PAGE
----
Performance Characteristics of a Hydrogen-Fueled Diesel Engine with Ignition Assist 902070
The use of hydrogen as an engine fuel has great potential for reducing exhaust emissions since, with the exception of a small amount of carbon containing emissions originating from the lubricating oil, oxides of nitrogen are the only pollutant emitted. There is long term interest in the use of hydrogen as a fuel in the event it proves necessary to take extreme measures to limit the emission of carbon dioxide because of the greenhouse effect. Conversion of an engine to operate on hydrogen is not a straightforward task. Hydrogen-fueled spark ignition engines suffer from high susceptability to surface ignition and subsequent backfiring. For this reason the feasibility of employing direct injection of hydrogen to fuel a diesel engine has been explored.
A single-cylinder Lister ST-1 direct injection diesel engine has been converted to operate on hydrogen. Hydrogen gas, at 10.3 MPa (1500 psig) pressure, is admitted to the engine combustion chamber through a hydraulically-actuated injection valve which controls the timing and duration of the hydrogen injection. Ignition is provided by a continuously operating sheathed glow plug of the type employed in passenger car diesel engines to assist cold starting.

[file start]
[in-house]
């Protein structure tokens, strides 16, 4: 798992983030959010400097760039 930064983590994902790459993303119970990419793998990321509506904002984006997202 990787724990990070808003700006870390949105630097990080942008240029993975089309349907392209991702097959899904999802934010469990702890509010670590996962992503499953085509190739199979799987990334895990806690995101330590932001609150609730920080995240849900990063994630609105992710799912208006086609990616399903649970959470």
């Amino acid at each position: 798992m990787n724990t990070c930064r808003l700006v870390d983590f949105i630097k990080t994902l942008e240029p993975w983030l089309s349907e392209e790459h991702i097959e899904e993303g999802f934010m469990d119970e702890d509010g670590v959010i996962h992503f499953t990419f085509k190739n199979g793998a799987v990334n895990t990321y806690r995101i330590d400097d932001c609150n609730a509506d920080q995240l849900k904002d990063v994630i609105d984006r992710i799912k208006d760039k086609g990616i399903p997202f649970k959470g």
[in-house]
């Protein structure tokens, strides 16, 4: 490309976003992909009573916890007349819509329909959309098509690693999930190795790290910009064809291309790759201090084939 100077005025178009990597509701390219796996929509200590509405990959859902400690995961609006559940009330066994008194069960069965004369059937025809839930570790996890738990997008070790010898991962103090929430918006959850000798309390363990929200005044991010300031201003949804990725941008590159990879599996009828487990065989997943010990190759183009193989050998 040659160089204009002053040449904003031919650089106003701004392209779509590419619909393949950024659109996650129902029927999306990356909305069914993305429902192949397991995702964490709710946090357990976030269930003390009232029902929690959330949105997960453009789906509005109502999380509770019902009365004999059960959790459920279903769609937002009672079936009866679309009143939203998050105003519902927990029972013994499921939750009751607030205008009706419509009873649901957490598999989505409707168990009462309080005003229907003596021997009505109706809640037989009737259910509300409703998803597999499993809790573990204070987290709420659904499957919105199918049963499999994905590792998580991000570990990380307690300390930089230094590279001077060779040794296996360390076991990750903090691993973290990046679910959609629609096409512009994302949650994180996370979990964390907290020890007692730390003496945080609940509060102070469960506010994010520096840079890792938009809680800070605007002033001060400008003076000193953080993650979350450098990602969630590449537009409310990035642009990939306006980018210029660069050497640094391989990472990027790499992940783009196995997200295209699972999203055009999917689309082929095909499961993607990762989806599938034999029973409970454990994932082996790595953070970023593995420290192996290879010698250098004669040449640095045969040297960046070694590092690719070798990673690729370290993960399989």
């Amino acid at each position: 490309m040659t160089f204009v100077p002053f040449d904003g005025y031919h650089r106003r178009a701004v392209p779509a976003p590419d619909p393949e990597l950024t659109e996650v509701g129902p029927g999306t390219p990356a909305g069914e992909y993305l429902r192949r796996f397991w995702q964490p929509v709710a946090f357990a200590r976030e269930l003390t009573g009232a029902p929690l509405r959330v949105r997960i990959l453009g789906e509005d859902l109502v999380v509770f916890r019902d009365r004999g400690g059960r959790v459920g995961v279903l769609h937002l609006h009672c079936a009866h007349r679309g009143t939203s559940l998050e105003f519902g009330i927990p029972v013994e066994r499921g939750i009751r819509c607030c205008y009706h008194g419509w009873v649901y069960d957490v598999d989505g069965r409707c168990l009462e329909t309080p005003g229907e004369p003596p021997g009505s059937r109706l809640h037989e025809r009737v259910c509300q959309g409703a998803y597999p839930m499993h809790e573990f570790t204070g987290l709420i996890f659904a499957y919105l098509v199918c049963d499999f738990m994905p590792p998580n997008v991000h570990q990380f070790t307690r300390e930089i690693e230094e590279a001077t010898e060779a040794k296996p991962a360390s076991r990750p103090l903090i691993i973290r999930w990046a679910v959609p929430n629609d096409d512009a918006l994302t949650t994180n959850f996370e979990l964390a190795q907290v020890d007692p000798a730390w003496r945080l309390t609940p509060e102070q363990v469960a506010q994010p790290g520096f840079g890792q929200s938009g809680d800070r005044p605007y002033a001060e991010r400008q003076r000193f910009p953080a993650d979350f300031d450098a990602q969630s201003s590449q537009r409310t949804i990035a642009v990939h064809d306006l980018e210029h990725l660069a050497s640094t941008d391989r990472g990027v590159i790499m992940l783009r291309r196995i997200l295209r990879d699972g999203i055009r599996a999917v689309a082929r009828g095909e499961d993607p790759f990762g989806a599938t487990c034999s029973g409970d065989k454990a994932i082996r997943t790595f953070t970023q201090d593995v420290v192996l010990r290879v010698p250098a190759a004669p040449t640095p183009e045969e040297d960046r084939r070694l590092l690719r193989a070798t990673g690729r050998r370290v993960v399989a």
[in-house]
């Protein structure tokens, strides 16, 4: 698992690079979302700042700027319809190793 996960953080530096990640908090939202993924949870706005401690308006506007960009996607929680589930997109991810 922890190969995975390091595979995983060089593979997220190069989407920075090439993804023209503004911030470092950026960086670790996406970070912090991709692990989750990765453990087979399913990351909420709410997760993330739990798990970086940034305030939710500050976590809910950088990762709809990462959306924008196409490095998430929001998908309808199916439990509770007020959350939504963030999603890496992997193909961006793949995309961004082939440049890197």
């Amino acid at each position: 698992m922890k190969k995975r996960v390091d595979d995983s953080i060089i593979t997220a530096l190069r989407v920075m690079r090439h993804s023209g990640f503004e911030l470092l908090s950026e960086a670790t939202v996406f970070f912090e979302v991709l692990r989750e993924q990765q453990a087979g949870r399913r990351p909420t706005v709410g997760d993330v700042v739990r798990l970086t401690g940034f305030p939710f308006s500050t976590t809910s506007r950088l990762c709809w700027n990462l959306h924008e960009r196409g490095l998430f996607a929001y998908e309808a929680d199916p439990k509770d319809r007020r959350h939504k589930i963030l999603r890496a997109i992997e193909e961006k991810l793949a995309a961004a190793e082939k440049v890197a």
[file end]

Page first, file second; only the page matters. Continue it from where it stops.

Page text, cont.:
Results indicate that the hydrogen-fueled diesel engine can produce higher power than an ordinary diesel engine due to the absence of smoke emissions. Another positive feature is reduced NOx emissions compared to the ordinary diesel engine. Indicated efficiency of the hydrogen-fueled diesel engine is about 90% of that of the original diesel at moderate loads. As full load is approached, the efficiency of the diesel falls off more rapidly and the two efficiencies therefore converge to about the same value. At very light loads, however, the efficiency of the hydrogen-fueled engine decreases compared to that at moderate loads.
The project has demonstrated that the hydrogen-fueled diesel engine with glow plug ignition develops greater power with lower emissions than the same engine operated on diesel fuel. Further improvement in efficiency is desirable, especially at light loads, and improvement will most likely be obtained by refinement of the combustion chamber and injector nozzle designs.